[Editor's note: This post was written by Alison Craiglow Hockenberry, contributing editor at Ashoka Changemakers®, and originally featured on the Huffington Post.]
When health innovation expert David Aylward is asked if the developing world can learn from the U.S. healthcare system, his answer is an emphatic yes -- "They should do the opposite!"
Aylward, senior advisor for Global Health and Technology at Ashoka, is not exactly joking. For all our sophisticated technology, medical talent, and access to medicine, we all know the U.S. health-care system needs a significant upgrade. Fundamentally, the situation is not very different from that in countries on the other end of the economic spectrum.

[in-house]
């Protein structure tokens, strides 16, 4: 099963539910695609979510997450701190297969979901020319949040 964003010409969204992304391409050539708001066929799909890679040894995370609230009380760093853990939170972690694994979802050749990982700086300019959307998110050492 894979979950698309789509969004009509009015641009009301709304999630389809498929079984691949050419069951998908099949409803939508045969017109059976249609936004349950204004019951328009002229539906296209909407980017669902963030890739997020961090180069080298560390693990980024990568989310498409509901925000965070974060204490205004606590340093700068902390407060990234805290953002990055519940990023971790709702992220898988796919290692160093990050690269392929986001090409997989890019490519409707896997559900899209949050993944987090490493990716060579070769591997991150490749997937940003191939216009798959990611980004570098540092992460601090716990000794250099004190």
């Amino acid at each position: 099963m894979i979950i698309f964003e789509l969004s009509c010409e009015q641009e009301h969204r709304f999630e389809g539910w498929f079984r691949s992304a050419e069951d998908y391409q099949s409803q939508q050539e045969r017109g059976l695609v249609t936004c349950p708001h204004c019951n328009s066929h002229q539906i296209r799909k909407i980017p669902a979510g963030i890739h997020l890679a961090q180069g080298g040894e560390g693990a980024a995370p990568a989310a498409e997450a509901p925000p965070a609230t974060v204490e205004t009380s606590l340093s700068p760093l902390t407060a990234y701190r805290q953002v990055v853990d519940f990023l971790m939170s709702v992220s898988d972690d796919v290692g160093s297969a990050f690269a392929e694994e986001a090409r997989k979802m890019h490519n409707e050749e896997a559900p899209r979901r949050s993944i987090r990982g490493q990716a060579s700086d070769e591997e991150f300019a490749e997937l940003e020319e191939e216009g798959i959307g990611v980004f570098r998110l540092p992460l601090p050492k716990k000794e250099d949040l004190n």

"For different reasons, the developed world and the developing world are ending up in the same place: with health-care systems that are inefficient and not sustainable," Aylward said.
But as it turns out, this is actually reason to celebrate. It means that countries rich and poor, rural and urban, can learn from each other to bring more health to more people everywhere.